Bernadette

Soaring metal prices taking toll on construction firms

June 21, 2021 Ryan Ponce Pacpaco 677 views

A HOUSE leader has called on the government to look into the plight of local construction firms affected by the rapid increase of metal prices in the global and Philippine markets amid the coronavirus pandemic.

“Over the past months, metal prices have surged nearly 200 percent and this sharp uptick is mainly attributed to China limiting its export, and high prices of steel and iron ore products in the global market,” House Deputy Speaker and Bagong Henerasyon (BH) party-list Rep. Bernadette Herrera said.

“Projections of such elevated price scenario will remain at the high side in the coming months or maybe up to 2022,” Herrera said.

Herrera lamented that soaring metal prices have taken a heavy toll on domestic construction firms, especially those involved in the “Build, Build, Build” program of the Duterte administration.

“This situation has proved difficult for the construction sector that is still suffering from disrupted or reduced operations and financial constraints brought about by the COVID-19 pandemic,” she pointed out.

“Government intervention is necessary to help the construction companies in their difficult situation as the costs of sheet piles, steel bars and other construction materials have dramatically increased,” Herrera added.

Taking up the cudgels for the construction sector, Herrera recently wrote a letter to the Department of Trade and Industry (DTI) asking it to consider the possibility of implementing price adjustments in government construction contracts due to high metal prices and COVID-19.

In response, DTI Secretary Ramon Lopez said it is the National Economic and Development Authority (NEDA), not the DTI, which determines contract price adjustments or escalations pursuant to Republic Act (RA) 9184 or the Government Procurement Reform Act.

Lopez, however, endorsed Herrera’s letter to NEDA, Government Procurement Policy Board (GPPB) under the Department of Budget and Management, and Department of Public Works and Highways (DPWH) for appropriate action.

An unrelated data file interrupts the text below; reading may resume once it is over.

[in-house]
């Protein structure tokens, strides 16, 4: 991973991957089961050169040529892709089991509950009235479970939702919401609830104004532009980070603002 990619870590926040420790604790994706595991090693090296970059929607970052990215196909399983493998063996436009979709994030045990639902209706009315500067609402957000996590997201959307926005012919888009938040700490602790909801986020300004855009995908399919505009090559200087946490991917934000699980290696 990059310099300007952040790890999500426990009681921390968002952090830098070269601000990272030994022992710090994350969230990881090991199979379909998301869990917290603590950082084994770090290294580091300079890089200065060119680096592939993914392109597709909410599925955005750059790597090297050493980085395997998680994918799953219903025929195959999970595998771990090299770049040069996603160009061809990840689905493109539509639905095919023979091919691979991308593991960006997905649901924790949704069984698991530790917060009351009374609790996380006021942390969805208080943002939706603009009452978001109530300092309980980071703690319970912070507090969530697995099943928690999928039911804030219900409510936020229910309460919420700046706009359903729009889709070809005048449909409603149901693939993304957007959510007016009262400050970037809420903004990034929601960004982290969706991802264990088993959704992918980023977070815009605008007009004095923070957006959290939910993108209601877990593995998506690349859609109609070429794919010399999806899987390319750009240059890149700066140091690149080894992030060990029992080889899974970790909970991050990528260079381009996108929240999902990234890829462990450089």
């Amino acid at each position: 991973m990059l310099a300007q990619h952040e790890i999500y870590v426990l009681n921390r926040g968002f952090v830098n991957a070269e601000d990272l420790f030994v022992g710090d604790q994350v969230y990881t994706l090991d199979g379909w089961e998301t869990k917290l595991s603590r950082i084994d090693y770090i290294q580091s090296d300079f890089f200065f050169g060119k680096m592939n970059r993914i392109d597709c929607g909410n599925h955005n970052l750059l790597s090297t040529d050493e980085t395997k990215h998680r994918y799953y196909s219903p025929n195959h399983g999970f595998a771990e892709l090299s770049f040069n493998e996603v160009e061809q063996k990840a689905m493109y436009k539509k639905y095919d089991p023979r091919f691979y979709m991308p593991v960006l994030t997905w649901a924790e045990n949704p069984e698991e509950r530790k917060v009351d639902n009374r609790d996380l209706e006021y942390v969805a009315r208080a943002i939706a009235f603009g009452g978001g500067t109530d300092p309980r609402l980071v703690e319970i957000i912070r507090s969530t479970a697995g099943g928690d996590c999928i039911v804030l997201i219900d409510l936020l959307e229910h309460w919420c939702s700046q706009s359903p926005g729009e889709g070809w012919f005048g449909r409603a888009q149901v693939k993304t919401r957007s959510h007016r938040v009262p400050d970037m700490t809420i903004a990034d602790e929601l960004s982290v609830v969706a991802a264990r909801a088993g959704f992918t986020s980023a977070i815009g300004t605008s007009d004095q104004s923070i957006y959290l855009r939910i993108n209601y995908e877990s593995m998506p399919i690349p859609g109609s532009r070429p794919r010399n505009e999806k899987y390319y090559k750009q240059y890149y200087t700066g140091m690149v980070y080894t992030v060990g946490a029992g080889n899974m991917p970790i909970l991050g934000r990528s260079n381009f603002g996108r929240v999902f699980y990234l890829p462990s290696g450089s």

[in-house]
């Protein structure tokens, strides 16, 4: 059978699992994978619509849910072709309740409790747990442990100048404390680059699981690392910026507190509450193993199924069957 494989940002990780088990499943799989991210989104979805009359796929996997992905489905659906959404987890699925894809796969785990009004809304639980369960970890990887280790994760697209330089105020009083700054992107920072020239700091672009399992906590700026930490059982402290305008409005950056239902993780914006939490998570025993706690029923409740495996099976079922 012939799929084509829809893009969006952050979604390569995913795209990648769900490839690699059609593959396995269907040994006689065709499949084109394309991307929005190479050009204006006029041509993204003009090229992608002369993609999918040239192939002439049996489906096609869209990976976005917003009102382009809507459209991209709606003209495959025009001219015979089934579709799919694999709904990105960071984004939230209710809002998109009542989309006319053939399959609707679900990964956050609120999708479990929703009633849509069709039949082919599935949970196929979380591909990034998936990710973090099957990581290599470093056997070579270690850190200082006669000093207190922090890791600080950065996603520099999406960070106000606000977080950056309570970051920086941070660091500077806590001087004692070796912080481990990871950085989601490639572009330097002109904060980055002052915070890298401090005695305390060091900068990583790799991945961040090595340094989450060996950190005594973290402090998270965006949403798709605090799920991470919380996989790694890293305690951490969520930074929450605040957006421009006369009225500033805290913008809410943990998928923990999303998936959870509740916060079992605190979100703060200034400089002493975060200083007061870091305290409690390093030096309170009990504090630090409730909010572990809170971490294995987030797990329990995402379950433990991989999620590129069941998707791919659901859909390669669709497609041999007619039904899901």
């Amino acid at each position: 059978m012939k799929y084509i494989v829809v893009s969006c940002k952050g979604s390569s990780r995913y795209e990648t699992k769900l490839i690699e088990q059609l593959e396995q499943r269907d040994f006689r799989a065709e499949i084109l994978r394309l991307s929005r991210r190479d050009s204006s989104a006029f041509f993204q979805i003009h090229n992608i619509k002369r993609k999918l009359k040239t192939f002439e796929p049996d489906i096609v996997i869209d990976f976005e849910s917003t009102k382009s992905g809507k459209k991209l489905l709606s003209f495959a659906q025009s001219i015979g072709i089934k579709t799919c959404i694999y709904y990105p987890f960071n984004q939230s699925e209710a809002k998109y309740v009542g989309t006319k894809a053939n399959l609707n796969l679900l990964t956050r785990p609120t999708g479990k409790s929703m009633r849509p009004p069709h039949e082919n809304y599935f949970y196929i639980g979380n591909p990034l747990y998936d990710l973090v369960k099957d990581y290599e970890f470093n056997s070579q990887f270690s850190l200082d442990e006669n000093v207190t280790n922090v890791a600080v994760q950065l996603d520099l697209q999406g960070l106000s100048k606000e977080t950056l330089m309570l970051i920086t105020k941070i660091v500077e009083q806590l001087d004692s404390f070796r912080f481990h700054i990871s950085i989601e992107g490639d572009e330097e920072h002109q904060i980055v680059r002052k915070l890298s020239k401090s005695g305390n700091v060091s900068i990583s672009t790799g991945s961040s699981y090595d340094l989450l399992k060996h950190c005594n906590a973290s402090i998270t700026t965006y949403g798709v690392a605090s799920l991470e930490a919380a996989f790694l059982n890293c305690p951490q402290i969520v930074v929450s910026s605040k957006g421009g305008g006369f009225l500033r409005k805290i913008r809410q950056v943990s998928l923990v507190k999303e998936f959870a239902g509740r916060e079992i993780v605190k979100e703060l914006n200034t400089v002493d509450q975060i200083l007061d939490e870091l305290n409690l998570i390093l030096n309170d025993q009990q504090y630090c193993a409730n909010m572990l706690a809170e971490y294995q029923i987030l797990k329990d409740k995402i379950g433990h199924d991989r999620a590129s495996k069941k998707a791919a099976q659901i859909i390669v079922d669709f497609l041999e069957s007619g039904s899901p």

According to Lopez, applications for contract price escalations are covered by Section 61 of the Implementing Rules and Regulations (IRR) of RA 9184, which provides that contract price adjustment may only be considered during extraordinary circumstances and upon prior approval of the GPPB.

Such requests, he said, shall be submitted to NEDA together with the endorsement of the procuring agency, which in this case is the DPWH

The DTI chief declared that the COVID-19 pandemic falls within the definition of “extraordinary circumstance” as contemplated in Appendix 15, Section 4.3 of the said IRR.

He added that the DTI “commits to assist in the process, particularly on providing inputs, if needed, to supplement or validate data on ‘Price Indices’ as contained in Annex A of Appendix 15 of the said IRR.”

Lopez also recommended that a policy discussion be initiated by the GPPB or NEDA to determine how to expeditiously address contract price adjustments during the period of public health emergencies without the necessity for each contractor to individually seek NEDA confirmation of price escalation.

Herrera thanked Lopez for his help in bringing the matter to the attention of NEDA, GPBB and DPWH.

The party-list solon also disclosed that NEDA Secretary General Karl Chua and DPWH Secretary Mark Villar have assured her that their respective agencies are now looking into matter.

She expressed hope the concerned agencies will “act act quickly, with the utmost urgency” in addressing the plight of local construction companies.

“We hope that the NEDA will be able to determine with reasonable dispatch the price adjustments to be enforced by the DPWH on all its ongoing and existing contracts,” Herrera said.

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